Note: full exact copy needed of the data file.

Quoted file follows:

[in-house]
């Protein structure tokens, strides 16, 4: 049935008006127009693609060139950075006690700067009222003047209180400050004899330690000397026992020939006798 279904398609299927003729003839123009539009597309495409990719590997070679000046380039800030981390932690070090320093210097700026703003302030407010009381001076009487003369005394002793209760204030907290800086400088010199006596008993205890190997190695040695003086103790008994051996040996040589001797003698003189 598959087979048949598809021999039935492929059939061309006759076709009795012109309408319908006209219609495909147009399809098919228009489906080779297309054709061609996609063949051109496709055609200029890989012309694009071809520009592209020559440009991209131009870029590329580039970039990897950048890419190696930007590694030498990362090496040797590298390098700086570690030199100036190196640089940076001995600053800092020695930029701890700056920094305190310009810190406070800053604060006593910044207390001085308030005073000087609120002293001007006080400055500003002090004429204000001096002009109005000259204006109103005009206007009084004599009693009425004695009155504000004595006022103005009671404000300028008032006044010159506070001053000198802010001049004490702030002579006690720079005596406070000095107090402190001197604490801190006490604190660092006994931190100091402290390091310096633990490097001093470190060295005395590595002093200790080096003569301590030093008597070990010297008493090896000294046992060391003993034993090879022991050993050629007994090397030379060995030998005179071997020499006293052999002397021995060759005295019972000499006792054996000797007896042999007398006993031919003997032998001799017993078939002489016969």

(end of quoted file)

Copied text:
[in-house]
């Protein structure tokens, strides 16, 4: 049935008006127009693609060139950075006690700067009222003047209180400050004899330690000397026992020939006798 279904398609299927003729003839123009539009597309495409990719590997070679000046380039800030981390932690070090320093210097700026703003302030407010009381001076009487003369005394002793209760204030907290800086400088010199006596008993205890190997190695040695003086103790008994051996040996040589001797003698003189 598959087979048949598809021999039935492929059939061309006759076709009795012109309408319908006209219609495909147009399809098919228009489906080779297309054709061609996609063949051109496709055609200029890989012309694009071809520009592209020559440009991209131009870029590329580039970039990897950048890419190696930007590694030498990362090496040797590298390098700086570690030199100036190196640089940076001995600053800092020695930029701890700056920094305190310009810190406070800053604060006593910044207390001085308030005073000087609120002293001007006080400055500003002090004429204000001096002009109005000259204006109103005009206007009084004599009693009425004695009155504000004595006022103005009671404000300028008032006044010159506070001053000198802010001049004490702030002579006690720079005596406070000095107090402190001197604490801190006490604190660092006994931190100091402290390091310096633990490097001093470190060295005395590595002093200790080096003569301590030093008597070990010297008493090896000294046992060391003993034993090879022991050993050629007994090397030379060995030998005179071997020499006293052999002397021995060759005295019972000499006792054996000797007896042999007398006993031919003997032998001799017993078939002489016969």